For some people, turning to faith can be a great way to keep spirits high when cancer starts taking an emotional and/or physical toll. Monica Layton, for example, also believes in the power of faith during a fight with cancer. She turned to her church congregation for support as she battled ovarian cancer during the COVID-19 pandemic and then went through recovery.
“[I’ve] gone to the same church for a long time, so it’s like another family that really supports me,” she told SurvivorNet in a previous interview. “We’re Episcopalian, and when I was having surgery my priest came to the hospital and stayed and prayed with my family the whole time – and it was a long surgery. And then he came back to the hospital every day to pray with me.”
In addition to praying for her, Layton’s church also sent flowers, cards and a prayer blanket and often visited her.
“They were so kind,” Layton said. “I think my faith has been very important, crucial for me. Just the prayer really helps, I think.”
Understanding Breast Cancer
Breast cancer is a common cancer that has been the subject of much research. Many women develop breast cancer every year, but men can develop this cancer too – though it is more rare, in part, due to the simple fact that they have less breast tissue.
Screening for breast cancer is typically done via mammogram, which looks for lumps in the breast tissue and signs of cancer. And while mammograms aren’t perfect, they are still a great way to begin annual screening. The American Cancer Society (ACS) recommends women begin mammogram screening for breast cancer at age 45. Even still, we know that a breast cancer diagnosis can come at any age.
It’s also important to be on top of self breast exams. If you ever feel a lump in your breast, it’s important to be vigilant and speak with your doctor. Voicing your concerns as soon as you have them can lead to earlier cancer detection which, in turn, can lead to better outcomes.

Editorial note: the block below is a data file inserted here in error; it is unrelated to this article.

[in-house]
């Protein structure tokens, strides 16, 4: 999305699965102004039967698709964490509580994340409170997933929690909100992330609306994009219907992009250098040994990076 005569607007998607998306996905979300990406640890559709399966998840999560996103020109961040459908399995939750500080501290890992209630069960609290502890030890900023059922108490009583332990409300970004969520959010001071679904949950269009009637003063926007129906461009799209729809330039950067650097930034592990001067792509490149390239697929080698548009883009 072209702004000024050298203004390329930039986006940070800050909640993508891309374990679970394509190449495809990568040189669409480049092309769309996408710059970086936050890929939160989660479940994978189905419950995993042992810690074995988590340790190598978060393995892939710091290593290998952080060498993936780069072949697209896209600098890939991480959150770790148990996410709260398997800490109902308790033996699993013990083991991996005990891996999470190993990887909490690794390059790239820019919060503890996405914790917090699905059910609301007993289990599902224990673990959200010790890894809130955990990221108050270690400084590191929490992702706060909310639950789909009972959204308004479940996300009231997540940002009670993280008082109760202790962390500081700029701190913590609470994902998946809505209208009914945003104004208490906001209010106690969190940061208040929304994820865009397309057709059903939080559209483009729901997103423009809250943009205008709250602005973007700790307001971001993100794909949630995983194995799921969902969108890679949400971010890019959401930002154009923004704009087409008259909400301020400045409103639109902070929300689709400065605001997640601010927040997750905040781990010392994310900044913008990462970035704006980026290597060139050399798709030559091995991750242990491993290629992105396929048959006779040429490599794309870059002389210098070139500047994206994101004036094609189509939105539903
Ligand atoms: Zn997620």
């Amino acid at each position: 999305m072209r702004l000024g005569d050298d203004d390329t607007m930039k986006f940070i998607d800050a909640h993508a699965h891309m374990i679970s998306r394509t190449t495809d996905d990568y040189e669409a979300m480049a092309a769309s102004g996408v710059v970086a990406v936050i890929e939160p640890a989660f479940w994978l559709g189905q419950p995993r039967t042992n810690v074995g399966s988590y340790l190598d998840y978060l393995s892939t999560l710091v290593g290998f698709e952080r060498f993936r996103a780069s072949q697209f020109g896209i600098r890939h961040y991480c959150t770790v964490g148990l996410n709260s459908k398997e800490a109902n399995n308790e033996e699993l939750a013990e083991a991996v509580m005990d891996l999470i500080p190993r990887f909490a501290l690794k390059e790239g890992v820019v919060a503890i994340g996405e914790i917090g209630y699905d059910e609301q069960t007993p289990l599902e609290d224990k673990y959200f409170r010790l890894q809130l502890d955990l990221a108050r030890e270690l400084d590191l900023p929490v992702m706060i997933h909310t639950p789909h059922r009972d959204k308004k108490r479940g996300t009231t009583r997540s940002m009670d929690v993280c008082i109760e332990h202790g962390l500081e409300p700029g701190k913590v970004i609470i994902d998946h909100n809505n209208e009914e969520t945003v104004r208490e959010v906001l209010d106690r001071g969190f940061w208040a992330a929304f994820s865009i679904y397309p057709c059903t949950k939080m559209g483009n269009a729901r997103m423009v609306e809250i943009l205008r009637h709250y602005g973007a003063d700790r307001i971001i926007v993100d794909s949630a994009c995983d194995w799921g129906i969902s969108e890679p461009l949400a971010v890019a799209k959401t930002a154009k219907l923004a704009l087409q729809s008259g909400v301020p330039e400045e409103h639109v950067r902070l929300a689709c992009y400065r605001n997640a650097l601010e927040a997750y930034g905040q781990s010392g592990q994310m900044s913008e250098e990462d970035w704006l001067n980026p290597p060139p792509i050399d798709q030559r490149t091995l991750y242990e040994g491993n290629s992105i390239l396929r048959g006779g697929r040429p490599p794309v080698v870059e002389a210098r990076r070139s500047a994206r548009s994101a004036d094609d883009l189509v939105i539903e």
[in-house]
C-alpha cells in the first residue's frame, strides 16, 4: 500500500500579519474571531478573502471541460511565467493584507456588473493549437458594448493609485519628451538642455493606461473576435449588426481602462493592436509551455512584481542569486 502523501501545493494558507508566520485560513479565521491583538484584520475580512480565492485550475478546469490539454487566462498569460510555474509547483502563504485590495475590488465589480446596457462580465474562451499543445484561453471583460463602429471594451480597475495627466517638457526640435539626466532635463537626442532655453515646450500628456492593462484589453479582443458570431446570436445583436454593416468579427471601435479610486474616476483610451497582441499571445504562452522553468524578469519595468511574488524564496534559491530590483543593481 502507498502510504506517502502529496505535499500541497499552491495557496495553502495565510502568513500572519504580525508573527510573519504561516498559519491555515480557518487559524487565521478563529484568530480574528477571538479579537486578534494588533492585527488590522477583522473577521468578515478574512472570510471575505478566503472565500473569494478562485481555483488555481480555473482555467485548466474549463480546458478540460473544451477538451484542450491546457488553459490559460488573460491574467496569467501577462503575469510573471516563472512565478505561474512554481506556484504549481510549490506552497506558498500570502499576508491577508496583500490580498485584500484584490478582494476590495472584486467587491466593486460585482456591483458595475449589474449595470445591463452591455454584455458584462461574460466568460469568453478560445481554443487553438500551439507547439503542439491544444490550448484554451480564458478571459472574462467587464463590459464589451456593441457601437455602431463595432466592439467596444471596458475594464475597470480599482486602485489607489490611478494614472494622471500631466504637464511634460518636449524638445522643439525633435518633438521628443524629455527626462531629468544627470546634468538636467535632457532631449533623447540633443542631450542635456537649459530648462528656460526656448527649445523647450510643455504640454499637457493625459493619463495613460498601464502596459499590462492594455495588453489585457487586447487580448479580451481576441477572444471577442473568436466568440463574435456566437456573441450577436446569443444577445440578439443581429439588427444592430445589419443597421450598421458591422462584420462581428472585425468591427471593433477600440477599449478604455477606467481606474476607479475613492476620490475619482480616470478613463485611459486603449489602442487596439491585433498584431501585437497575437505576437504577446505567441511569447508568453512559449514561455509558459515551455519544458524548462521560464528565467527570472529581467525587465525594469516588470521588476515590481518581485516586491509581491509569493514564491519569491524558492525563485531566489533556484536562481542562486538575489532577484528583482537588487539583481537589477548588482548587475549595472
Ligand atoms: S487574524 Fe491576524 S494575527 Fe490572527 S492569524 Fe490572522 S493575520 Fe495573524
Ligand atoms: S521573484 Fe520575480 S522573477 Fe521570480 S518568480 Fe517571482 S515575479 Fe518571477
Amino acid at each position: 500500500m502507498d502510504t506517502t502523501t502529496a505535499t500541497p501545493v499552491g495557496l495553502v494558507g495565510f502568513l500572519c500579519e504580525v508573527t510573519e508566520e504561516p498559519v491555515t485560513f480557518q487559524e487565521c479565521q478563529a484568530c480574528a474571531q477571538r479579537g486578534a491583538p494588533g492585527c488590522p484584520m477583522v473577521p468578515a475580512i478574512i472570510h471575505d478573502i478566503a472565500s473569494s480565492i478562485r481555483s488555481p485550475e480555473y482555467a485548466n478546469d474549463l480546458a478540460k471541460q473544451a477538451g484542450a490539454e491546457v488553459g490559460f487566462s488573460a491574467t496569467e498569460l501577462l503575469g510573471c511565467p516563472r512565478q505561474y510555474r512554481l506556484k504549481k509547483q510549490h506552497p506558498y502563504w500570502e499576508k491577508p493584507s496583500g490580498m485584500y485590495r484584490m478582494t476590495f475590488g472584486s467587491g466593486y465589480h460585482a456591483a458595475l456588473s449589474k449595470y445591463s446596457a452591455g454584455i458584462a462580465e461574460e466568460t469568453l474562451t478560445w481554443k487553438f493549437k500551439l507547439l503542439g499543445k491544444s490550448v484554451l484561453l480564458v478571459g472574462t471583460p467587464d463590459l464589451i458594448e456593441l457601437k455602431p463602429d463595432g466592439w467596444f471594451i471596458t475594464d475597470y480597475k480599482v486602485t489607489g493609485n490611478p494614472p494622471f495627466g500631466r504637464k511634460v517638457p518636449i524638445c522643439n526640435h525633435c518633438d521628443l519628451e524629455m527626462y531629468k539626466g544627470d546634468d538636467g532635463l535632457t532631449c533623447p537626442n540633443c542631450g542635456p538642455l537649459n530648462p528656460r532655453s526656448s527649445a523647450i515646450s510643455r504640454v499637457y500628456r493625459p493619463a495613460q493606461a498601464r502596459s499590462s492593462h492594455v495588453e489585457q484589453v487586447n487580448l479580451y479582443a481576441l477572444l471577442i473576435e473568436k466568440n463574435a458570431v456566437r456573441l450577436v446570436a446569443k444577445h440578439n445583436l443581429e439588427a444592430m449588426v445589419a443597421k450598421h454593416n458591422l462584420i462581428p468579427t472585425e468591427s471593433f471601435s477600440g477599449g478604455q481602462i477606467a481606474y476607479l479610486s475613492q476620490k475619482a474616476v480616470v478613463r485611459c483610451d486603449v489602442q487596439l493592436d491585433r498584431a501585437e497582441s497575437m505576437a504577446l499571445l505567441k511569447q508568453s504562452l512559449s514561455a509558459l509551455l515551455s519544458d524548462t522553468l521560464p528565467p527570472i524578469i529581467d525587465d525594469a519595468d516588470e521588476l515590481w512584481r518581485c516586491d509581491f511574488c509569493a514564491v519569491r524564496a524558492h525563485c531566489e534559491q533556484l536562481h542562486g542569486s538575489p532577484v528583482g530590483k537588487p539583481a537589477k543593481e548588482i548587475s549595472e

There are many treatment options for people with breast cancer, but treatment depends greatly on the specifics of each case. Identifying these specifics means looking into whether the cancerous cells have certain receptors. These receptors – the estrogen receptor, the progesterone receptor and the HER2 receptor – can help identify the unique features of the cancer and help personalize treatment.
“These receptors, I like to imagine them like little hands on the outside of the cell, they can grab hold of what we call ligands, and these ligands are essentially the hormones that may be circulating in the bloodstream that can then be pulled into this cancer cell and used as a fertilizer, as growth support for the cells,” Dr. Elizabeth Comen, a medical oncologist at Memorial Sloan Kettering Cancer Center, told SurvivorNet in a previous interview.
One example of a type of ligand that can stimulate a cancer cell is the hormone estrogen, hence why an estrogen receptor positive breast cancer will grow when stimulated by estrogen. For these cases, your doctor may offer treatment that specifically targets the estrogen receptor. But for HER2 positive breast cancers, therapies that uniquely target the HER2 receptor may be the most beneficial.